House Votes to Pass Bill Boosting Defense Spending, With Inflation Help for Troops

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NDAA proposal also mandates creation of UFO reporting system

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“This year, it has been particularly challenging, given the rate of inflation,” said Rep. Adam Smith of Washington state, the Democratic chairman of the House Armed Services Committee. Mr. Smith said the bill would help service members and their families deal with climbing costs for housing and other necessities.

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The bipartisan National Defense Authorization Act would give troops a 4.6% pay raise, and provide a minimum 2.4% “inflation bonus” for military and civilian personnel who earn less than $45,000 a year. Consumer inflation hit a four-decade high in June, rising to 9.1%.

The bill would also add $750 million in funding for base commissaries to help reduce costs of groceries and other essentials for military families, $500 million for housing allowances to offset rising rents, and codify a $15 minimum wage for workers on federal service and construction contracts.

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The Senate is expected to pass its own $858.5 billion version of the NDAA in the coming weeks. Lawmakers will then work behind closed doors to reconcile both chambers’ bills before sending compromise legislation to the president’s desk for his signature.

The Biden administration said in a statement earlier this week that it strongly opposes the inflation bonus, which it said would “create significant pay inequities among Federal civilian employees” and create other problems with pay adjustments in 2024, as drafted.

The Biden administration’s budget would have eliminated funding to develop a new nuclear-capable cruise missile that could be launched from ships or submarines. But the House NDAA authorizes $45 million in funding for the missile’s research and development, while requiring more studies before the weapon can advance to system development and demonstration, or development engineering.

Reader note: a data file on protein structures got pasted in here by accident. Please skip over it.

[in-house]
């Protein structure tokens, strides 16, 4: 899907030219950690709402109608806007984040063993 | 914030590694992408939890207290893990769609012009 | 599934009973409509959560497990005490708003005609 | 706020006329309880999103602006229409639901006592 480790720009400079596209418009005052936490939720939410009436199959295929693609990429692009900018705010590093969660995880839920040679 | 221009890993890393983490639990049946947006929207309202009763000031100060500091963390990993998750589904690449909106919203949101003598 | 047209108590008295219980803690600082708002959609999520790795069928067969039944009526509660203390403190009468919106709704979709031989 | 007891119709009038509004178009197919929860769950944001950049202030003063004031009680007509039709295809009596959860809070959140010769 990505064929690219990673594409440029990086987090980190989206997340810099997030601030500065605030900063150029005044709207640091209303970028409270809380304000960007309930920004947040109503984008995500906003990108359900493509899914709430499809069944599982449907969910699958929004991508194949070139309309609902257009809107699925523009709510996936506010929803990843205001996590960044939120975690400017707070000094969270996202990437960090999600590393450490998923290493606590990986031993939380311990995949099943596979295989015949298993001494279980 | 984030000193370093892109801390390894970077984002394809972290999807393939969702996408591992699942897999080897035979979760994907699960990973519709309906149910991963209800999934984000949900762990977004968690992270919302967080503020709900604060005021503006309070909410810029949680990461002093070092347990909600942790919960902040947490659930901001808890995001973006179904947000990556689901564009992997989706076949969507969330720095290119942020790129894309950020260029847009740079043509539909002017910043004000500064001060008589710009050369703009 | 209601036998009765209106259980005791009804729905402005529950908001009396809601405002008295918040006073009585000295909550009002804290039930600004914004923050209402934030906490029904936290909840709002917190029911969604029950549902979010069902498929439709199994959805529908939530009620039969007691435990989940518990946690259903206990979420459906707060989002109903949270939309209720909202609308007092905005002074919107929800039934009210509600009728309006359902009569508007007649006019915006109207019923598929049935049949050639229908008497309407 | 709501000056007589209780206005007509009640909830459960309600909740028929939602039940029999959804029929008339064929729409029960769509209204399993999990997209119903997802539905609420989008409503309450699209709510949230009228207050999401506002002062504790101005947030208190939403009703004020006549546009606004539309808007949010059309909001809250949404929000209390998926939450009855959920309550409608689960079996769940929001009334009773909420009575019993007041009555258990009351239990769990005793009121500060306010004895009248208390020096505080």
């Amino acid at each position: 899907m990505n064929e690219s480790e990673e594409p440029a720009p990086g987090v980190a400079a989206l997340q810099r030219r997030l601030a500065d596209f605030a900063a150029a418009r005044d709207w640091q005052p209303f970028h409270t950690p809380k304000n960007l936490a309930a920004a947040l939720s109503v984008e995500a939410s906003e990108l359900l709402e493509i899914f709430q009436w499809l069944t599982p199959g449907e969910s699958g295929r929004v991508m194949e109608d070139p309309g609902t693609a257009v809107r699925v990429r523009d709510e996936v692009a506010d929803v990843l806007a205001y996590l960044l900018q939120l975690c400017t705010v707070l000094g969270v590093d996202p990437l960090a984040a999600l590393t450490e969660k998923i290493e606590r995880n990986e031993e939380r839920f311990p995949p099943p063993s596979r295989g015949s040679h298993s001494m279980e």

The bill would preserve five of nine littoral combat ships—high-tech, fast-moving ships with lean crews designed to pursue pirates, detect mines and ply coastal waters—that the Navy wants to retire early following controversy over its performance and capabilities. An amendment offered by Mr. Smith would have allowed the Navy to retire all nine, but it failed, with 208 in favor and 221 as opposed. “Throwing good money after bad doesn’t make sense,” Mr. Smith said, adding that littoral combat ships have no capability in helping the US against China. “It wouldn’t survive for two seconds in a fight against China. We all know that,” he said.

Rep. Rob Wittman (R., Va.) argued that the ship does have capability against China and noted that its replacement is still about six years away. “You can’t fight something with nothing,” Mr. Wittman said.

Other provisions in the House bill would designate $1 billion for security assistance to the Ukrainian armed forces—$700 million above Mr. Biden’s budget request—and give the mayor of the District of Columbia control over the DC National Guard, on par with state governors. Currently, the president controls the DC National Guard.

The legislation also would prevent the president from selling or exporting new F-16s to Turkey unless Mr. Biden certifies to Congress that such transfers are in America’s national interest, and it would repeal 2002 and 1991 authorizations for the use of military force in Iraq, along with a less-known 1957 authorization passed during the Cold War to counter “the possibility of Communist aggression” in the Middle East.

One measure added to the bill by voice vote during the amendment process on the House floor Wednesday would mandate the creation of a secure government reporting system to encourage current and former military personnel, contractors and civilian government employees to share information about “unidentified aerial phenomena, ” otherwise known as unidentified flying objects, or UFOs, even if they had been constrained by orders or nondisclosure agreements in the past. The provision prohibits reprisals against federal employees or contractors for reporting UFOs through the system and requires regular reports to Congress. Earlier this year, the House held the first congressional hearing on UFOs in 50 years.

Some Democrats opposed the size of the defense budget, arguing that the federal government should spend less on the Pentagon and more on domestic programs.

One amendment offered by Rep. Barbara Lee (D., Calif.) would have reduced the national security budget to the amount Mr. Biden had proposed, cutting the $37 billion increase added by other lawmakers.

“Enough is enough. Americans are demanding that Congress rebalance our priorities and invest in the biggest challenges which we face,” she said. “While I personally support much larger cuts, we need to draw the line somewhere.”

Ms. Lee said the $37 billion could be better spent to extend the child and earned-income tax credits, improve healthcare and pay for hearing benefits for seniors.

Ms. Lee’s amendment failed, with 151 in favor and 277 opposed.

Write to Lindsay Wise at [email protected]


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